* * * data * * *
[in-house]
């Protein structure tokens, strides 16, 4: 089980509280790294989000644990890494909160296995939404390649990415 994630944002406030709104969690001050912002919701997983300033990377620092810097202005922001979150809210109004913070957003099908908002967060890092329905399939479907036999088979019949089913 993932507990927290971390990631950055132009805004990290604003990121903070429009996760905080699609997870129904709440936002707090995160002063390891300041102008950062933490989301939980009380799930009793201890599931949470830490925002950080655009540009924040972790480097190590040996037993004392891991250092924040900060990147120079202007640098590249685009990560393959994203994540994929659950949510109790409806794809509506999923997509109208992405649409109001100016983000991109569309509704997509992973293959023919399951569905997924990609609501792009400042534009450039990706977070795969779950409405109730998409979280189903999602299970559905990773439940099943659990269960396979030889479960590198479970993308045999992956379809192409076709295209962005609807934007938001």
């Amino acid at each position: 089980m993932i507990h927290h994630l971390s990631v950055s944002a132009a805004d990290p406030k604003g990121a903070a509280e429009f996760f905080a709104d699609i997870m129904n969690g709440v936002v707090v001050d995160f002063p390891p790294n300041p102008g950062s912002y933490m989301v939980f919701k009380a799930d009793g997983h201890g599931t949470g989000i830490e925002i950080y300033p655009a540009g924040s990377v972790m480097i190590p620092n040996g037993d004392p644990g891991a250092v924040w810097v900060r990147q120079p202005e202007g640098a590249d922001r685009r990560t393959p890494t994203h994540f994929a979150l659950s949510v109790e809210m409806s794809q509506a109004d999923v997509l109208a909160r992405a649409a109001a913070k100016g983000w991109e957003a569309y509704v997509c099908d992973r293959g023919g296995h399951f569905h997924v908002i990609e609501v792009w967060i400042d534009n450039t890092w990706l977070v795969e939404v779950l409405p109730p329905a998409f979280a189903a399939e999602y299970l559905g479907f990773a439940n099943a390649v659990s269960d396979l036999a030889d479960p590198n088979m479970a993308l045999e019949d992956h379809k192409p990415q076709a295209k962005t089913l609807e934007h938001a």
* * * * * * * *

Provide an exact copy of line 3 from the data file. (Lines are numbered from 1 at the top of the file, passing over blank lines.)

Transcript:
């Amino acid at each position: 089980m993932i507990h927290h994630l971390s990631v950055s944002a132009a805004d990290p406030k604003g990121a903070a509280e429009f996760f905080a709104d699609i997870m129904n969690g709440v936002v707090v001050d995160f002063p390891p790294n300041p102008g950062s912002y933490m989301v939980f919701k009380a799930d009793g997983h201890g599931t949470g989000i830490e925002i950080y300033p655009a540009g924040s990377v972790m480097i190590p620092n040996g037993d004392p644990g891991a250092v924040w810097v900060r990147q120079p202005e202007g640098a590249d922001r685009r990560t393959p890494t994203h994540f994929a979150l659950s949510v109790e809210m409806s794809q509506a109004d999923v997509l109208a909160r992405a649409a109001a913070k100016g983000w991109e957003a569309y509704v997509c099908d992973r293959g023919g296995h399951f569905h997924v908002i990609e609501v792009w967060i400042d534009n450039t890092w990706l977070v795969e939404v779950l409405p109730p329905a998409f979280a189903a399939e999602y299970l559905g479907f990773a439940n099943a390649v659990s269960d396979l036999a030889d479960p590198n088979m479970a993308l045999e019949d992956h379809k192409p990415q076709a295209k962005t089913l609807e934007h938001a």